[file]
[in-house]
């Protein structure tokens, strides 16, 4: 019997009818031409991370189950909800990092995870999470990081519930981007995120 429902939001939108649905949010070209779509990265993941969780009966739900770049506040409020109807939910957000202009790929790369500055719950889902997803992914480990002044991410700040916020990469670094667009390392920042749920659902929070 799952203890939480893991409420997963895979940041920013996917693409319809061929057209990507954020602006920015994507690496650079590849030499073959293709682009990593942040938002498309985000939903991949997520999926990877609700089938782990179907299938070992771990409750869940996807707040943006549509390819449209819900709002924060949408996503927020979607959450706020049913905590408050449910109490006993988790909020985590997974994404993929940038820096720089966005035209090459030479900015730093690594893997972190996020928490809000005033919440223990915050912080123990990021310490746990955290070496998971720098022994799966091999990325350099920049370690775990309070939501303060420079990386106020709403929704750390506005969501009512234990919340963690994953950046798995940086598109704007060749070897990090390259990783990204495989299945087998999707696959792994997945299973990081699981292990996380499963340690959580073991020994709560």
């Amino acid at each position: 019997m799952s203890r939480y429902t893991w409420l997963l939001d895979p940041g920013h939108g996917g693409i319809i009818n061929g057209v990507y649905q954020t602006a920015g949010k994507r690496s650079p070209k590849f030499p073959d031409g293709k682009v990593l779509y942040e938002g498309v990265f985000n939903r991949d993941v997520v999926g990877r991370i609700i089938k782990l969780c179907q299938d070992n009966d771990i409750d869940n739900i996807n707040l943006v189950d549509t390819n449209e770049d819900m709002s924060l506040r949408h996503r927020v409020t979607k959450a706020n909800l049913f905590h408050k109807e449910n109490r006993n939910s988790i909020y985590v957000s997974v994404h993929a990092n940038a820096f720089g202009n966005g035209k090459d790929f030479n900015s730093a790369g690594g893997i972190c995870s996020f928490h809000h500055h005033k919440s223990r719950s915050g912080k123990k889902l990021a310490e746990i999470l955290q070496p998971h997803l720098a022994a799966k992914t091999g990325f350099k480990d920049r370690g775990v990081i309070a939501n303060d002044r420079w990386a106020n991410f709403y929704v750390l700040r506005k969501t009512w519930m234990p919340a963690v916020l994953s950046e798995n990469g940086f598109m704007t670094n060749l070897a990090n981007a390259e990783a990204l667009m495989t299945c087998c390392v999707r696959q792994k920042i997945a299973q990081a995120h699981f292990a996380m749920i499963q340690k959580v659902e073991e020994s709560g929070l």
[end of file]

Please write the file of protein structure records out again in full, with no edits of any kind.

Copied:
[in-house]
């Protein structure tokens, strides 16, 4: 019997009818031409991370189950909800990092995870999470990081519930981007995120 429902939001939108649905949010070209779509990265993941969780009966739900770049506040409020109807939910957000202009790929790369500055719950889902997803992914480990002044991410700040916020990469670094667009390392920042749920659902929070 799952203890939480893991409420997963895979940041920013996917693409319809061929057209990507954020602006920015994507690496650079590849030499073959293709682009990593942040938002498309985000939903991949997520999926990877609700089938782990179907299938070992771990409750869940996807707040943006549509390819449209819900709002924060949408996503927020979607959450706020049913905590408050449910109490006993988790909020985590997974994404993929940038820096720089966005035209090459030479900015730093690594893997972190996020928490809000005033919440223990915050912080123990990021310490746990955290070496998971720098022994799966091999990325350099920049370690775990309070939501303060420079990386106020709403929704750390506005969501009512234990919340963690994953950046798995940086598109704007060749070897990090390259990783990204495989299945087998999707696959792994997945299973990081699981292990996380499963340690959580073991020994709560």
């Amino acid at each position: 019997m799952s203890r939480y429902t893991w409420l997963l939001d895979p940041g920013h939108g996917g693409i319809i009818n061929g057209v990507y649905q954020t602006a920015g949010k994507r690496s650079p070209k590849f030499p073959d031409g293709k682009v990593l779509y942040e938002g498309v990265f985000n939903r991949d993941v997520v999926g990877r991370i609700i089938k782990l969780c179907q299938d070992n009966d771990i409750d869940n739900i996807n707040l943006v189950d549509t390819n449209e770049d819900m709002s924060l506040r949408h996503r927020v409020t979607k959450a706020n909800l049913f905590h408050k109807e449910n109490r006993n939910s988790i909020y985590v957000s997974v994404h993929a990092n940038a820096f720089g202009n966005g035209k090459d790929f030479n900015s730093a790369g690594g893997i972190c995870s996020f928490h809000h500055h005033k919440s223990r719950s915050g912080k123990k889902l990021a310490e746990i999470l955290q070496p998971h997803l720098a022994a799966k992914t091999g990325f350099k480990d920049r370690g775990v990081i309070a939501n303060d002044r420079w990386a106020n991410f709403y929704v750390l700040r506005k969501t009512w519930m234990p919340a963690v916020l994953s950046e798995n990469g940086f598109m704007t670094n060749l070897a990090n981007a390259e990783a990204l667009m495989t299945c087998c390392v999707r696959q792994k920042i997945a299973q990081a995120h699981f292990a996380m749920i499963q340690k959580v659902e073991e020994s709560g929070l």